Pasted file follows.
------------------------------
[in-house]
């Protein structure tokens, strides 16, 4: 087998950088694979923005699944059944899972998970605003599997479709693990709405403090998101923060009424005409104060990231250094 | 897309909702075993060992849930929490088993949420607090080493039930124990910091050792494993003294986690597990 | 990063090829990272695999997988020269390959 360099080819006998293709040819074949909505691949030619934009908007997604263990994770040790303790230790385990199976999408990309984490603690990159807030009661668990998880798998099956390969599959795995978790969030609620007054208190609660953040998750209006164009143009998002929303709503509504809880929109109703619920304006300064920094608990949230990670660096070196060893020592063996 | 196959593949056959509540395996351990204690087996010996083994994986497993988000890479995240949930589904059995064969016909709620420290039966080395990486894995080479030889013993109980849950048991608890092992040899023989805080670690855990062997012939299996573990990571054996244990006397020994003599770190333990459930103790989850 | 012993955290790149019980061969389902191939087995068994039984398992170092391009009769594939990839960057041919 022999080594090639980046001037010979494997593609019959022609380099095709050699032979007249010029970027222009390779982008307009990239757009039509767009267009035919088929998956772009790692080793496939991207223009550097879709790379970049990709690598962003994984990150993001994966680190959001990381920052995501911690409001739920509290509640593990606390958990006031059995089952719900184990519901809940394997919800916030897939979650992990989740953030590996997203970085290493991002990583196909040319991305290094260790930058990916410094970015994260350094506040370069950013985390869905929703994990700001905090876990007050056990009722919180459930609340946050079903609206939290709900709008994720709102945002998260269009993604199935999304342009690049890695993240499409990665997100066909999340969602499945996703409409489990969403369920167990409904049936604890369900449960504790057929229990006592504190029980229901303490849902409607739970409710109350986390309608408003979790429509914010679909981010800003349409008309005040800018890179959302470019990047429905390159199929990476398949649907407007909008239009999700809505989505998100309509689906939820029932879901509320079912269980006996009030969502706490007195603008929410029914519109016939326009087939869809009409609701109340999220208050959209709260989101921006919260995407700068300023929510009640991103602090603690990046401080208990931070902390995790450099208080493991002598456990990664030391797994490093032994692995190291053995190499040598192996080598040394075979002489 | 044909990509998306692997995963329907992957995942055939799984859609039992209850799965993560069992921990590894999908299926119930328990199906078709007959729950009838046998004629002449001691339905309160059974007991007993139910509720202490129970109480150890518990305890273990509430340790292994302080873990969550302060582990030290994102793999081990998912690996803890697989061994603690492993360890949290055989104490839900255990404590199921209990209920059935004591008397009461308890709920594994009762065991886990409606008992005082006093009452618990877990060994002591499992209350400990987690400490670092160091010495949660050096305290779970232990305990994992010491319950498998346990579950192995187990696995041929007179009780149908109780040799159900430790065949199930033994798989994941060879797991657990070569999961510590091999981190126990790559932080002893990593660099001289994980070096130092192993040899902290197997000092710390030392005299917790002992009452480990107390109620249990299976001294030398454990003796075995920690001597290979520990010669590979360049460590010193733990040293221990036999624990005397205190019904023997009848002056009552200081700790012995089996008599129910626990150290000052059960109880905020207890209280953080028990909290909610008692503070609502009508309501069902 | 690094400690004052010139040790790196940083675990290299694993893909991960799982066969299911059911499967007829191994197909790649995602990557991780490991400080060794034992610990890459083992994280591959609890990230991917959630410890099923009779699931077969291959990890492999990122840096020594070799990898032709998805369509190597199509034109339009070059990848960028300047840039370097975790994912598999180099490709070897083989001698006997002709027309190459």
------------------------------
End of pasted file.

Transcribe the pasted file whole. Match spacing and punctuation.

[in-house]
């Protein structure tokens, strides 16, 4: 087998950088694979923005699944059944899972998970605003599997479709693990709405403090998101923060009424005409104060990231250094 | 897309909702075993060992849930929490088993949420607090080493039930124990910091050792494993003294986690597990 | 990063090829990272695999997988020269390959 360099080819006998293709040819074949909505691949030619934009908007997604263990994770040790303790230790385990199976999408990309984490603690990159807030009661668990998880798998099956390969599959795995978790969030609620007054208190609660953040998750209006164009143009998002929303709503509504809880929109109703619920304006300064920094608990949230990670660096070196060893020592063996 | 196959593949056959509540395996351990204690087996010996083994994986497993988000890479995240949930589904059995064969016909709620420290039966080395990486894995080479030889013993109980849950048991608890092992040899023989805080670690855990062997012939299996573990990571054996244990006397020994003599770190333990459930103790989850 | 012993955290790149019980061969389902191939087995068994039984398992170092391009009769594939990839960057041919 022999080594090639980046001037010979494997593609019959022609380099095709050699032979007249010029970027222009390779982008307009990239757009039509767009267009035919088929998956772009790692080793496939991207223009550097879709790379970049990709690598962003994984990150993001994966680190959001990381920052995501911690409001739920509290509640593990606390958990006031059995089952719900184990519901809940394997919800916030897939979650992990989740953030590996997203970085290493991002990583196909040319991305290094260790930058990916410094970015994260350094506040370069950013985390869905929703994990700001905090876990007050056990009722919180459930609340946050079903609206939290709900709008994720709102945002998260269009993604199935999304342009690049890695993240499409990665997100066909999340969602499945996703409409489990969403369920167990409904049936604890369900449960504790057929229990006592504190029980229901303490849902409607739970409710109350986390309608408003979790429509914010679909981010800003349409008309005040800018890179959302470019990047429905390159199929990476398949649907407007909008239009999700809505989505998100309509689906939820029932879901509320079912269980006996009030969502706490007195603008929410029914519109016939326009087939869809009409609701109340999220208050959209709260989101921006919260995407700068300023929510009640991103602090603690990046401080208990931070902390995790450099208080493991002598456990990664030391797994490093032994692995190291053995190499040598192996080598040394075979002489 | 044909990509998306692997995963329907992957995942055939799984859609039992209850799965993560069992921990590894999908299926119930328990199906078709007959729950009838046998004629002449001691339905309160059974007991007993139910509720202490129970109480150890518990305890273990509430340790292994302080873990969550302060582990030290994102793999081990998912690996803890697989061994603690492993360890949290055989104490839900255990404590199921209990209920059935004591008397009461308890709920594994009762065991886990409606008992005082006093009452618990877990060994002591499992209350400990987690400490670092160091010495949660050096305290779970232990305990994992010491319950498998346990579950192995187990696995041929007179009780149908109780040799159900430790065949199930033994798989994941060879797991657990070569999961510590091999981190126990790559932080002893990593660099001289994980070096130092192993040899902290197997000092710390030392005299917790002992009452480990107390109620249990299976001294030398454990003796075995920690001597290979520990010669590979360049460590010193733990040293221990036999624990005397205190019904023997009848002056009552200081700790012995089996008599129910626990150290000052059960109880905020207890209280953080028990909290909610008692503070609502009508309501069902 | 690094400690004052010139040790790196940083675990290299694993893909991960799982066969299911059911499967007829191994197909790649995602990557991780490991400080060794034992610990890459083992994280591959609890990230991917959630410890099923009779699931077969291959990890492999990122840096020594070799990898032709998805369509190597199509034109339009070059990848960028300047840039370097975790994912598999180099490709070897083989001698006997002709027309190459």